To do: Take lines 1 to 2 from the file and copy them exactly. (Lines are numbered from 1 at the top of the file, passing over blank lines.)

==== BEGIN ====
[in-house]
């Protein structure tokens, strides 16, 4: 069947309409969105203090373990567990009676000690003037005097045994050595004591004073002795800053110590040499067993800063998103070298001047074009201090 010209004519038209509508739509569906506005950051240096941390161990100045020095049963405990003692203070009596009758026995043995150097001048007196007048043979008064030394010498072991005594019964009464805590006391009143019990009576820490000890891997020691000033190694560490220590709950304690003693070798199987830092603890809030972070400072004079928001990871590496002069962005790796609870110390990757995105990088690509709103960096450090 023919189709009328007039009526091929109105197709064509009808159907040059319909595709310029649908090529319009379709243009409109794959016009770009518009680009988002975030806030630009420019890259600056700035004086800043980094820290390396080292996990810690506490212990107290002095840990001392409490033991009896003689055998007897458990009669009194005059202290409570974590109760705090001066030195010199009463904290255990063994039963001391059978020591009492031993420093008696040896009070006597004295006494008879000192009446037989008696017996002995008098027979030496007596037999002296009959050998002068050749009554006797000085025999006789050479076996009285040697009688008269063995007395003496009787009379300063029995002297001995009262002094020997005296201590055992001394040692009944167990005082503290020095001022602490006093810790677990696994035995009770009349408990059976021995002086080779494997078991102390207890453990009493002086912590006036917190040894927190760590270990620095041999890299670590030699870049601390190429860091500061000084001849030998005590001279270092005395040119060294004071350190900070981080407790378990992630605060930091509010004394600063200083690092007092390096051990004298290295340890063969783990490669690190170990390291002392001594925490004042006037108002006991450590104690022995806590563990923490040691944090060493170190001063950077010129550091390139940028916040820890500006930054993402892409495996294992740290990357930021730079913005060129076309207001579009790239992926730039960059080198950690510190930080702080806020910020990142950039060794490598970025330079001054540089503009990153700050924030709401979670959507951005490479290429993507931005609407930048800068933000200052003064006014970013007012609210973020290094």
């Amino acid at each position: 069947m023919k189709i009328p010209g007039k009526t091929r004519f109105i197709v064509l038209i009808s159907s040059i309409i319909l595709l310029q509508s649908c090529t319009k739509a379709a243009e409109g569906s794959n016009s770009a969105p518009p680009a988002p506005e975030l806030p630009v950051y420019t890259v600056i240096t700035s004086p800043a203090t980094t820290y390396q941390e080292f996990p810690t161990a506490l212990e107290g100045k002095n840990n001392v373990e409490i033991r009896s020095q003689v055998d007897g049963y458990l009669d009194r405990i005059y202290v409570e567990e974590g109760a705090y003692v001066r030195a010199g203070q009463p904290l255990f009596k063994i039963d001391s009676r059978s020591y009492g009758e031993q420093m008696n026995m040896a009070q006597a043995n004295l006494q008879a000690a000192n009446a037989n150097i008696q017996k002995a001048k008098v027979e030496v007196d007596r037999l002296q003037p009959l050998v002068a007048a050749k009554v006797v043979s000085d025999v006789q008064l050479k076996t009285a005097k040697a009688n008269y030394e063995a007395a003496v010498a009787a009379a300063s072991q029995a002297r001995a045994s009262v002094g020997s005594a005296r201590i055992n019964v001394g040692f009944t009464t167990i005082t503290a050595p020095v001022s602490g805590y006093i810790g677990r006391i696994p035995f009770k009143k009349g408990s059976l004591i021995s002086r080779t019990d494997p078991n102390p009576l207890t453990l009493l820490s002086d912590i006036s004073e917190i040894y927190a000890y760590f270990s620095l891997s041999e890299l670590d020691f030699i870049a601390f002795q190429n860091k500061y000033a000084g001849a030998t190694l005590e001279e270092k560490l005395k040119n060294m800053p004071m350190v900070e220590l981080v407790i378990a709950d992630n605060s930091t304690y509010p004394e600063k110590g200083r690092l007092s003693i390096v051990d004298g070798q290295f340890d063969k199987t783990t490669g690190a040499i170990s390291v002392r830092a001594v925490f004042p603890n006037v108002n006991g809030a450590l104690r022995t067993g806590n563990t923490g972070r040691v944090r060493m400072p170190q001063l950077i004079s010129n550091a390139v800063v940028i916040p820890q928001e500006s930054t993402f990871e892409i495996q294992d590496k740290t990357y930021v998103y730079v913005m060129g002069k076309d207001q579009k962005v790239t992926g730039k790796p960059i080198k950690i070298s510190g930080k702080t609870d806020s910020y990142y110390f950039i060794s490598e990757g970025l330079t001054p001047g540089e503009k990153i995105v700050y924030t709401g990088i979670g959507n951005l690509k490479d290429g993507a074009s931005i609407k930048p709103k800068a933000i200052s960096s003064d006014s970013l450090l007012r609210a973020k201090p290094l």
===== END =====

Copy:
[in-house]
């Protein structure tokens, strides 16, 4: 069947309409969105203090373990567990009676000690003037005097045994050595004591004073002795800053110590040499067993800063998103070298001047074009201090 010209004519038209509508739509569906506005950051240096941390161990100045020095049963405990003692203070009596009758026995043995150097001048007196007048043979008064030394010498072991005594019964009464805590006391009143019990009576820490000890891997020691000033190694560490220590709950304690003693070798199987830092603890809030972070400072004079928001990871590496002069962005790796609870110390990757995105990088690509709103960096450090 023919189709009328007039009526091929109105197709064509009808159907040059319909595709310029649908090529319009379709243009409109794959016009770009518009680009988002975030806030630009420019890259600056700035004086800043980094820290390396080292996990810690506490212990107290002095840990001392409490033991009896003689055998007897458990009669009194005059202290409570974590109760705090001066030195010199009463904290255990063994039963001391059978020591009492031993420093008696040896009070006597004295006494008879000192009446037989008696017996002995008098027979030496007596037999002296009959050998002068050749009554006797000085025999006789050479076996009285040697009688008269063995007395003496009787009379300063029995002297001995009262002094020997005296201590055992001394040692009944167990005082503290020095001022602490006093810790677990696994035995009770009349408990059976021995002086080779494997078991102390207890453990009493002086912590006036917190040894927190760590270990620095041999890299670590030699870049601390190429860091500061000084001849030998005590001279270092005395040119060294004071350190900070981080407790378990992630605060930091509010004394600063200083690092007092390096051990004298290295340890063969783990490669690190170990390291002392001594925490004042006037108002006991450590104690022995806590563990923490040691944090060493170190001063950077010129550091390139940028916040820890500006930054993402892409495996294992740290990357930021730079913005060129076309207001579009790239992926730039960059080198950690510190930080702080806020910020990142950039060794490598970025330079001054540089503009990153700050924030709401979670959507951005490479290429993507931005609407930048800068933000200052003064006014970013007012609210973020290094």